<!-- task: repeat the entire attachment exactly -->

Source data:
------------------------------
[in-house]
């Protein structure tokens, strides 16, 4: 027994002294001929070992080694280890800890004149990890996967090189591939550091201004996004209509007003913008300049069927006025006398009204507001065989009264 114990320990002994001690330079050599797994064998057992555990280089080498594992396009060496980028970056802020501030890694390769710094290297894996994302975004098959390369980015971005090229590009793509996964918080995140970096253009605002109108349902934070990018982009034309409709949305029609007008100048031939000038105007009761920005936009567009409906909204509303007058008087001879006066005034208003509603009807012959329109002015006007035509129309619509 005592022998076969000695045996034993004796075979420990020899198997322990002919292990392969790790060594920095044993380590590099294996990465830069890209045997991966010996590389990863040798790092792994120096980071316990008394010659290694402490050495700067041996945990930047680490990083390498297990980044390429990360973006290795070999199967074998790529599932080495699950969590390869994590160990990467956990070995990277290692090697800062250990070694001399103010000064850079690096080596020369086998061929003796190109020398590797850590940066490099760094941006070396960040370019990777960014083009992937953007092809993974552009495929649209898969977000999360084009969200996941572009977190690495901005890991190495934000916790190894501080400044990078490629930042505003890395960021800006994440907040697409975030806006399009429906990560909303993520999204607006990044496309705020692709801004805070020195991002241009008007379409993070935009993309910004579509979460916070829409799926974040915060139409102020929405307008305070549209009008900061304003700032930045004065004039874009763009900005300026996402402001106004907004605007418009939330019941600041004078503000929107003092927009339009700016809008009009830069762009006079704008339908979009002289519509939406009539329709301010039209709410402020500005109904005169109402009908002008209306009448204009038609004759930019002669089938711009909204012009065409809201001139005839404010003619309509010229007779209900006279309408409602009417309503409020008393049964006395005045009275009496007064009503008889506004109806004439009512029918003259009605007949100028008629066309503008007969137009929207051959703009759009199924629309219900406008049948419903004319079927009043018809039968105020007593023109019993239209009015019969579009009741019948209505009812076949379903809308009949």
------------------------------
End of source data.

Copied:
[in-house]
């Protein structure tokens, strides 16, 4: 027994002294001929070992080694280890800890004149990890996967090189591939550091201004996004209509007003913008300049069927006025006398009204507001065989009264 114990320990002994001690330079050599797994064998057992555990280089080498594992396009060496980028970056802020501030890694390769710094290297894996994302975004098959390369980015971005090229590009793509996964918080995140970096253009605002109108349902934070990018982009034309409709949305029609007008100048031939000038105007009761920005936009567009409906909204509303007058008087001879006066005034208003509603009807012959329109002015006007035509129309619509 005592022998076969000695045996034993004796075979420990020899198997322990002919292990392969790790060594920095044993380590590099294996990465830069890209045997991966010996590389990863040798790092792994120096980071316990008394010659290694402490050495700067041996945990930047680490990083390498297990980044390429990360973006290795070999199967074998790529599932080495699950969590390869994590160990990467956990070995990277290692090697800062250990070694001399103010000064850079690096080596020369086998061929003796190109020398590797850590940066490099760094941006070396960040370019990777960014083009992937953007092809993974552009495929649209898969977000999360084009969200996941572009977190690495901005890991190495934000916790190894501080400044990078490629930042505003890395960021800006994440907040697409975030806006399009429906990560909303993520999204607006990044496309705020692709801004805070020195991002241009008007379409993070935009993309910004579509979460916070829409799926974040915060139409102020929405307008305070549209009008900061304003700032930045004065004039874009763009900005300026996402402001106004907004605007418009939330019941600041004078503000929107003092927009339009700016809008009009830069762009006079704008339908979009002289519509939406009539329709301010039209709410402020500005109904005169109402009908002008209306009448204009038609004759930019002669089938711009909204012009065409809201001139005839404010003619309509010229007779209900006279309408409602009417309503409020008393049964006395005045009275009496007064009503008889506004109806004439009512029918003259009605007949100028008629066309503008007969137009929207051959703009759009199924629309219900406008049948419903004319079927009043018809039968105020007593023109019993239209009015019969579009009741019948209505009812076949379903809308009949």